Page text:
The implantation of an intragastric balloon constitutes a short-term effective non-surgical intervention to lose weight. The aim of this study was to evaluate retrospectively the clinical outcome and safety of gastric balloon therapy (GBT) in extremely obese patients.Methods
One hundred and nine super- and super-super-obese patients, 64 males and 45 females, mean age 39.1 ± 8.4 years, mean body mass index (BMI) 68.8 ± 8.9 kg/m2, who underwent GBT for weight loss, were studied retrospectively. GBT was assessed in massively obese patients concerning tolerance, weight loss, number of comorbidities and complications.Results
A significant reduction in patients' weight and BMI was evident after GBT. Regarding safety, no major complications occurred. Minor complications at balloon placement and removal occurred in one (0.9%) and three patients (2.8%) respectively. Mean duration of GBT was 177.6 ± 56.8 days. After GBT, the mean weight loss was 26.3 ± 15.2 kg (p < 0.001) and the mean BMI reduction was 8.7 ± 5.1 kg/m2 (p < 0.001) representing a mean percentage of excess BMI lost (%EBL) of 19.7 ± 10.2. The highest BMI loss was observed in patients with BMI > 80 kg/m2. A noteworthy improvement of comorbidities in 56.8% of the patients was also noted. Of the 109 patients, 69 received subsequent bariatric surgery. All the procedures were performed laparoscopically. Ten patients, with a mean BMI of 68.6 ± 10.6 kg/m2 after the removal of the first BIB, received a second BIB resulting in a non-significant weight and BMI loss of 6.3 ± 9.4 kg and 1.8 ± 2.9 kg/m2, respectively.Conclusions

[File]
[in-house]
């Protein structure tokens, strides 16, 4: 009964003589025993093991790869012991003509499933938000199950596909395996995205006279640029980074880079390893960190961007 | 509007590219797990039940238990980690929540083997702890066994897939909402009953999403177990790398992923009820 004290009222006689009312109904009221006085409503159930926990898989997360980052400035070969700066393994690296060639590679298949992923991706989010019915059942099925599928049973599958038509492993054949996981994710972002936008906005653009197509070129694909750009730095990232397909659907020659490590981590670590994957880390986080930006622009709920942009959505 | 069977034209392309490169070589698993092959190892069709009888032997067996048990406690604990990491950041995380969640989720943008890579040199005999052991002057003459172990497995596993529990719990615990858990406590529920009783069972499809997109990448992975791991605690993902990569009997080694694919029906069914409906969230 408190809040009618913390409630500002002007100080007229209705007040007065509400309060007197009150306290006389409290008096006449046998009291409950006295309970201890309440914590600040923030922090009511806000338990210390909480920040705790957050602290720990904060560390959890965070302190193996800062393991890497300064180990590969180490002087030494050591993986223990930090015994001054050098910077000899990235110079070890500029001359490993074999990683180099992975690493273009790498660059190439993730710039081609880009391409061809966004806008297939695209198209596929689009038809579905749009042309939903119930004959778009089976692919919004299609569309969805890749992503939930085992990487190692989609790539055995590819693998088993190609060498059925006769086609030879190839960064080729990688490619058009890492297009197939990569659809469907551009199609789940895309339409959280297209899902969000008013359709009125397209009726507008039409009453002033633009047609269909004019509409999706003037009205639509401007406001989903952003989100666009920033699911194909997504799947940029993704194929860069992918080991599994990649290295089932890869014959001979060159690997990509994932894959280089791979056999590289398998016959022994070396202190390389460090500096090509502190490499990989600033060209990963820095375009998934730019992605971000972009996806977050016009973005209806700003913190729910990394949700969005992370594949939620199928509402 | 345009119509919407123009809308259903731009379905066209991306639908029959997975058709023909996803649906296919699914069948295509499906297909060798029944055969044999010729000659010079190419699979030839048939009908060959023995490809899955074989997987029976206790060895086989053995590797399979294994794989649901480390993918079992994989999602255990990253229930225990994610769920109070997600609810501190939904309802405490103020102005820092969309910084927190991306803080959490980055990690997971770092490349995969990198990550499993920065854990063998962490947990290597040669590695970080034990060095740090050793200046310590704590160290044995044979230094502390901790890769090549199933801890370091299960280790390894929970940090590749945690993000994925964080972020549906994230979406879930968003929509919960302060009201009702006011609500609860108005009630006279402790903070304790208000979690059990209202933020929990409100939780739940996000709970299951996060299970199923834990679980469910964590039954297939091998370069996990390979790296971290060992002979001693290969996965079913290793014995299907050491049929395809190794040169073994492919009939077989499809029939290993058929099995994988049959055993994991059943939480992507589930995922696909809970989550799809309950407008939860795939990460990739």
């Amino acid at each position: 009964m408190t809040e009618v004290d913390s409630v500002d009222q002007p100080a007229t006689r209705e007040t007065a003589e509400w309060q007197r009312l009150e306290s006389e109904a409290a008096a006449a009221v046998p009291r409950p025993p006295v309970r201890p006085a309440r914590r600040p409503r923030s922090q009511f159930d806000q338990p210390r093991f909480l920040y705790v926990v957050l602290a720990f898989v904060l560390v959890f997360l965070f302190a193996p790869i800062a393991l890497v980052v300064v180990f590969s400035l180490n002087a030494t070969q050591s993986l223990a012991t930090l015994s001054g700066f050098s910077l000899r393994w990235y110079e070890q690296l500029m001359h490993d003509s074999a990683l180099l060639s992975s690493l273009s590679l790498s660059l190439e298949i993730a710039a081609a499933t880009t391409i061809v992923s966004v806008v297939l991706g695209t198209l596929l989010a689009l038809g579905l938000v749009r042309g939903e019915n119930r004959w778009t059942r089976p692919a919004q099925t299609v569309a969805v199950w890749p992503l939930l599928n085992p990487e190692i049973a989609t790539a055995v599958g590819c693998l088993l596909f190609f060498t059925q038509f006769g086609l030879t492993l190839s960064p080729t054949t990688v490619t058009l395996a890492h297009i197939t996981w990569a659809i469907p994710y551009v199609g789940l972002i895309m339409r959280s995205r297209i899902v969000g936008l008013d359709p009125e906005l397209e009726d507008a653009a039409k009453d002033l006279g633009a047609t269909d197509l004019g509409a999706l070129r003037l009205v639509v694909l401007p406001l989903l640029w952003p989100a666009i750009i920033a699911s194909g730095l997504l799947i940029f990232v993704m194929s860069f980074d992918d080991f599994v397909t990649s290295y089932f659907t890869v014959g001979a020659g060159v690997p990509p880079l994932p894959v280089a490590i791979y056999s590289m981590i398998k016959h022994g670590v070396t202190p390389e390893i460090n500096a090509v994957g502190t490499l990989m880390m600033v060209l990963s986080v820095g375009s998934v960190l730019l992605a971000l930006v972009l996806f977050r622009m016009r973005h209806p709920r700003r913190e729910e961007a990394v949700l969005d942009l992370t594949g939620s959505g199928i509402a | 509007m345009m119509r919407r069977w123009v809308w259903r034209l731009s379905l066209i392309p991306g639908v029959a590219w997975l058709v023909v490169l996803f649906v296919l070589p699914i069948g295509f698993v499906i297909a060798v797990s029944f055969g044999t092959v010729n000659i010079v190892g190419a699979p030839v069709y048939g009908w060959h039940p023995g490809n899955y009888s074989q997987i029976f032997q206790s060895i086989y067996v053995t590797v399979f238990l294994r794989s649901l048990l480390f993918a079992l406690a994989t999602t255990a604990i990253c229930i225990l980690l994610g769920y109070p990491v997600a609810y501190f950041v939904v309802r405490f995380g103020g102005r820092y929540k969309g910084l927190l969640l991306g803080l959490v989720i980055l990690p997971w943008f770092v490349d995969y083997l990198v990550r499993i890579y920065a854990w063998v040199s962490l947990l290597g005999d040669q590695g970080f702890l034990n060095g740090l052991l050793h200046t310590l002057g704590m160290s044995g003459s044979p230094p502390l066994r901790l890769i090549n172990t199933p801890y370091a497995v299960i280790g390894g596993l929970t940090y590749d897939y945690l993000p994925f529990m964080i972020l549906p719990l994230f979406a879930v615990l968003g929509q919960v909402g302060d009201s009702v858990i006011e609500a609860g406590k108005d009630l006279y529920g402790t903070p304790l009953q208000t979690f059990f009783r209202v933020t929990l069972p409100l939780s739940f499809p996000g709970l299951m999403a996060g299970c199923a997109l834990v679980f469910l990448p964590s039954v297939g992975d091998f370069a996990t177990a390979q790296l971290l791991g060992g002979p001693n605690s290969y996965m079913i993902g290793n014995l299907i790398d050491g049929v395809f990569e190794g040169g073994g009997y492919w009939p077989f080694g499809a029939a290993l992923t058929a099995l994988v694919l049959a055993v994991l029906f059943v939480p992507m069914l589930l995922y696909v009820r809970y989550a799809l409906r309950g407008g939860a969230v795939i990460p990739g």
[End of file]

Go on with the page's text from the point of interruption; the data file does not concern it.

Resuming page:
Our study indicates the safety and efficacy of GBT in extremely obese patients particularly as a first step before a definitive anti-obesity operation. GBT appears to be a safe, tolerable, and potentially effective procedure for the initial treatment of morbid obesity.